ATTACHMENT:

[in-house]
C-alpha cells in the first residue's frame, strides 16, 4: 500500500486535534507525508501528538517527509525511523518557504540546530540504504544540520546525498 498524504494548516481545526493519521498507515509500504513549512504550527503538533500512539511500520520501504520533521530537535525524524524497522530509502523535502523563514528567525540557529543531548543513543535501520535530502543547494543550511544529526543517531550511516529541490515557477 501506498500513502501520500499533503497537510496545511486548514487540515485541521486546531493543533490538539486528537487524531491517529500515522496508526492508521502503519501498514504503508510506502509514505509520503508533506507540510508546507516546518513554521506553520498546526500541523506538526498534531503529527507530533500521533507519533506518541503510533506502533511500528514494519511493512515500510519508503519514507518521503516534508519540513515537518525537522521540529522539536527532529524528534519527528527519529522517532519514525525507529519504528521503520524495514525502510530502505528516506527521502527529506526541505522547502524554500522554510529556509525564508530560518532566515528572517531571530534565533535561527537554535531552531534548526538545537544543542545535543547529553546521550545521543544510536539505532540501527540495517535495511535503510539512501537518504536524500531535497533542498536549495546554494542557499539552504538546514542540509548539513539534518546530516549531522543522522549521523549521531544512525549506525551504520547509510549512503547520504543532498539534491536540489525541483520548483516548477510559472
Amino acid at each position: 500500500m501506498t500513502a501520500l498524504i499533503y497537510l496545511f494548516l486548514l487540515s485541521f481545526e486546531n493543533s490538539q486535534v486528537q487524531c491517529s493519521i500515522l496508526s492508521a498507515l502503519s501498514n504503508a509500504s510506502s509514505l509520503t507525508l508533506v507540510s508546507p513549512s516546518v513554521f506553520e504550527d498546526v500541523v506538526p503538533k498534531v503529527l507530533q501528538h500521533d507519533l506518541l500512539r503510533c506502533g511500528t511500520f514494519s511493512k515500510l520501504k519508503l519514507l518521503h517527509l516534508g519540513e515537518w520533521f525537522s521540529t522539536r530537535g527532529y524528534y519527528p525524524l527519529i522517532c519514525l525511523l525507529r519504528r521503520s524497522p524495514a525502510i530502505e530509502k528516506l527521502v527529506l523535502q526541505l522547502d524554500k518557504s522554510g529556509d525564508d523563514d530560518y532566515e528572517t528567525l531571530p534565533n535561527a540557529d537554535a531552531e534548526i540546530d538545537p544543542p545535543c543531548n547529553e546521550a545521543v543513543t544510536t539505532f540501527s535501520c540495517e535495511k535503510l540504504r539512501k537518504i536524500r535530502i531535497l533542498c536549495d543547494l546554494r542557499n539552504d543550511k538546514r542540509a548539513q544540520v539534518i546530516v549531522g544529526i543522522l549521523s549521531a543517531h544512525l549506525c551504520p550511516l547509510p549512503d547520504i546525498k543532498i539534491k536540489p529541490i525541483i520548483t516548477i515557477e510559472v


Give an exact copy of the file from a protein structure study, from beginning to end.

[in-house]
C-alpha cells in the first residue's frame, strides 16, 4: 500500500486535534507525508501528538517527509525511523518557504540546530540504504544540520546525498 498524504494548516481545526493519521498507515509500504513549512504550527503538533500512539511500520520501504520533521530537535525524524524497522530509502523535502523563514528567525540557529543531548543513543535501520535530502543547494543550511544529526543517531550511516529541490515557477 501506498500513502501520500499533503497537510496545511486548514487540515485541521486546531493543533490538539486528537487524531491517529500515522496508526492508521502503519501498514504503508510506502509514505509520503508533506507540510508546507516546518513554521506553520498546526500541523506538526498534531503529527507530533500521533507519533506518541503510533506502533511500528514494519511493512515500510519508503519514507518521503516534508519540513515537518525537522521540529522539536527532529524528534519527528527519529522517532519514525525507529519504528521503520524495514525502510530502505528516506527521502527529506526541505522547502524554500522554510529556509525564508530560518532566515528572517531571530534565533535561527537554535531552531534548526538545537544543542545535543547529553546521550545521543544510536539505532540501527540495517535495511535503510539512501537518504536524500531535497533542498536549495546554494542557499539552504538546514542540509548539513539534518546530516549531522543522522549521523549521531544512525549506525551504520547509510549512503547520504543532498539534491536540489525541483520548483516548477510559472
Amino acid at each position: 500500500m501506498t500513502a501520500l498524504i499533503y497537510l496545511f494548516l486548514l487540515s485541521f481545526e486546531n493543533s490538539q486535534v486528537q487524531c491517529s493519521i500515522l496508526s492508521a498507515l502503519s501498514n504503508a509500504s510506502s509514505l509520503t507525508l508533506v507540510s508546507p513549512s516546518v513554521f506553520e504550527d498546526v500541523v506538526p503538533k498534531v503529527l507530533q501528538h500521533d507519533l506518541l500512539r503510533c506502533g511500528t511500520f514494519s511493512k515500510l520501504k519508503l519514507l518521503h517527509l516534508g519540513e515537518w520533521f525537522s521540529t522539536r530537535g527532529y524528534y519527528p525524524l527519529i522517532c519514525l525511523l525507529r519504528r521503520s524497522p524495514a525502510i530502505e530509502k528516506l527521502v527529506l523535502q526541505l522547502d524554500k518557504s522554510g529556509d525564508d523563514d530560518y532566515e528572517t528567525l531571530p534565533n535561527a540557529d537554535a531552531e534548526i540546530d538545537p544543542p545535543c543531548n547529553e546521550a545521543v543513543t544510536t539505532f540501527s535501520c540495517e535495511k535503510l540504504r539512501k537518504i536524500r535530502i531535497l533542498c536549495d543547494l546554494r542557499n539552504d543550511k538546514r542540509a548539513q544540520v539534518i546530516v549531522g544529526i543522522l549521523s549521531a543517531h544512525l549506525c551504520p550511516l547509510p549512503d547520504i546525498k543532498i539534491k536540489p529541490i525541483i520548483t516548477i515557477e510559472v